Essential Friends + Gateways: High Tech Means High Touch With National Parks

As people become more and more wedded to mobile devices, the National Park System is trying to keep up—and so are its friends. To engage visitors and potential supporters, national park friends groups and foundations are enticing the public with high technology. Here are some savvy ways that’s happening.

Friends of Acadia: Engaging Young People

In 2011, Friends of Acadia created the Acadia Youth Technology Team, a combination of high school and college interns. The team works to implement technology in Acadia National Park in a way that engages youth without detracting from the visitor experience.

“It’s been so wonderful to work with Friends of Acadia and Acadia National Park,” says Sophia Krevans, a paid intern who has been working with the team since its inception. “We’ve gotten to see first-hand all of the work that goes into the national parks and the impact that Acadia has on its visitors. It has been amazing to work on projects that could help connect kids to nature. We’ve been excited to be part of a pilot program.”

The team spends time in the field, testing for cell phone service, and talking to rangers and parkgoers about what kinds of interpretation or information they would like to see in various locations. Then they brainstorm and develop prototypes for technologies that effectively feature Acadia’s offerings.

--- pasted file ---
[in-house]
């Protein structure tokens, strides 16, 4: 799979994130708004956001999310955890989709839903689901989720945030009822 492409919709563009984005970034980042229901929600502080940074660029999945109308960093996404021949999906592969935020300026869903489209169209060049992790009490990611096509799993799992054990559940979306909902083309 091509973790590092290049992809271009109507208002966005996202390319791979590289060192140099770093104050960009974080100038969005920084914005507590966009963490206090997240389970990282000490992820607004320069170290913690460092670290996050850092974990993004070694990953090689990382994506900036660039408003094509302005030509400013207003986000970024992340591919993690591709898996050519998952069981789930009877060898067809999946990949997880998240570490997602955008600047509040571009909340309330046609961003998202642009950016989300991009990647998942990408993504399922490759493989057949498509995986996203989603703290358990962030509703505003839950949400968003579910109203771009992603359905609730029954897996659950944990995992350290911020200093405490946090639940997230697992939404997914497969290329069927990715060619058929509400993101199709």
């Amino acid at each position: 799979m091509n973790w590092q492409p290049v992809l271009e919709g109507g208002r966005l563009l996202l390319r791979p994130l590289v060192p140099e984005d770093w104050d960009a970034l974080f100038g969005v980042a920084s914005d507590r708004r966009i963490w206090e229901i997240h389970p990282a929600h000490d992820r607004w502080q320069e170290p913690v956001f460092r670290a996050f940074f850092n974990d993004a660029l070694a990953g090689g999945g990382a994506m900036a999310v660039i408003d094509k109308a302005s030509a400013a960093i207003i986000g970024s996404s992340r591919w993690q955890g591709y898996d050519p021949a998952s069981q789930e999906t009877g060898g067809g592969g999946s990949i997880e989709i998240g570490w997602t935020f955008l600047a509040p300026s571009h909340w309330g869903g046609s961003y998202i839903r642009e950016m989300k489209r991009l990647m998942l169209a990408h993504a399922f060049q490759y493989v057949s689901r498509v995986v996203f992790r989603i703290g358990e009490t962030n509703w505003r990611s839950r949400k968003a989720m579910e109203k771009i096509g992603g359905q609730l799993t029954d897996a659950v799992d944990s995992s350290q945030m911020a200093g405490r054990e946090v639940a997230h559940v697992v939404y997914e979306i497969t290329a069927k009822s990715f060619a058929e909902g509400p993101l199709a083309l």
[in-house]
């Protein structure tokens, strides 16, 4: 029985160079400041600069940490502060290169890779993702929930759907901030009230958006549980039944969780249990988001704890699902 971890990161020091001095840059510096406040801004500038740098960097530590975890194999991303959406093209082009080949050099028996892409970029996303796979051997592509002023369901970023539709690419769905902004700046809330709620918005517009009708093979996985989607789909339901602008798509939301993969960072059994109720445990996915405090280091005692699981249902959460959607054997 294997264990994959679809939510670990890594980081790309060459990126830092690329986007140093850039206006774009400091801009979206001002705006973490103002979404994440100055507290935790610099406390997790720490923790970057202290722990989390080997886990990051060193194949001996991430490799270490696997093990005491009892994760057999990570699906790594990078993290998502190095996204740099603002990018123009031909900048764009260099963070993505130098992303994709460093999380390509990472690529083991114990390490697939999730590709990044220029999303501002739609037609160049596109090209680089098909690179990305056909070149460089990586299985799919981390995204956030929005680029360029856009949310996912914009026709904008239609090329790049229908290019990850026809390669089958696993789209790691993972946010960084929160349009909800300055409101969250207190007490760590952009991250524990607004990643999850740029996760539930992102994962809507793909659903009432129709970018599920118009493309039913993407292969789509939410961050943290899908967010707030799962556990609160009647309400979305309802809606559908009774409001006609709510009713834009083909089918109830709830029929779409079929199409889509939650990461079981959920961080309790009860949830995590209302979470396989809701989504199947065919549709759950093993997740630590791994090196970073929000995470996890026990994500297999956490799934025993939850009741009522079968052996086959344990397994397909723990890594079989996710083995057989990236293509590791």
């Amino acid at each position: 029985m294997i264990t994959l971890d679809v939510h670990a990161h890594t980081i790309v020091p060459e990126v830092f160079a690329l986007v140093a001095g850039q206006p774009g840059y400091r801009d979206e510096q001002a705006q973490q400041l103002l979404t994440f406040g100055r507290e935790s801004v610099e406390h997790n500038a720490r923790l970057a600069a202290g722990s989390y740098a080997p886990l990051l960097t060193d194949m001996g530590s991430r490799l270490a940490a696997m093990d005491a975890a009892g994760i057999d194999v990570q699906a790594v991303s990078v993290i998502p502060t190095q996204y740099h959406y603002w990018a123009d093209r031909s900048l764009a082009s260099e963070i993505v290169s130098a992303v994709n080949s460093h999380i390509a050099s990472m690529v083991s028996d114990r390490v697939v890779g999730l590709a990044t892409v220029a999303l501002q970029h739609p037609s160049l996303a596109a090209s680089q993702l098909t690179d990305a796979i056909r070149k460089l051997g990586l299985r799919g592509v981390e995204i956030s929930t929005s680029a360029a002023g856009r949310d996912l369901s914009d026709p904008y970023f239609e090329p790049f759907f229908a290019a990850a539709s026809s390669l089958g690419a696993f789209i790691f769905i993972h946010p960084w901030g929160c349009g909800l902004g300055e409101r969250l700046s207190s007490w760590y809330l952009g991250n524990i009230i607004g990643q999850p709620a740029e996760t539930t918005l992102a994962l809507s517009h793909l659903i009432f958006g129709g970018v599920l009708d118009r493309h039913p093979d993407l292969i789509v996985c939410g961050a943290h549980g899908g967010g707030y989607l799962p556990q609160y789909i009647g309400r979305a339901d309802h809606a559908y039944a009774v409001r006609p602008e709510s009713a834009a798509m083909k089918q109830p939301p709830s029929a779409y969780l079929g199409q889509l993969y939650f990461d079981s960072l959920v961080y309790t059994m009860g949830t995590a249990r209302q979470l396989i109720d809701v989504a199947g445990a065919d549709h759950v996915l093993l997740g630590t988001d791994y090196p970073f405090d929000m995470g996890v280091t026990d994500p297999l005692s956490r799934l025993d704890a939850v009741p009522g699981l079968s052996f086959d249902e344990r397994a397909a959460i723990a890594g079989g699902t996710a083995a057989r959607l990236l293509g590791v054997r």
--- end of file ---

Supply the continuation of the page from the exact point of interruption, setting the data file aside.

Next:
“We want to ensure that it is effectively connecting youth to nature and that visitors to the park do not find it distracting” said Ms. Krevans.

One prototype they’ve been working with is a Digital Media Interpretive Kit. This is a camera attached to a telescope and hooked up to an LCD screen. It is used to view nesting peregrine falcons so visitors with visual disabilities as well as young children can see the images.

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Grand Teton National Park: Your Own Cyber-Guide

An app called TravelStoryGPS is your personal, and personable, invitation to Grand Teton National Park. Developed by the Grand Teton National Park Foundation and the Jackson Hole Land Trust, the app uses GPS points to trigger location specific audio presentations for your iPhone, iPad, or iPad Mini.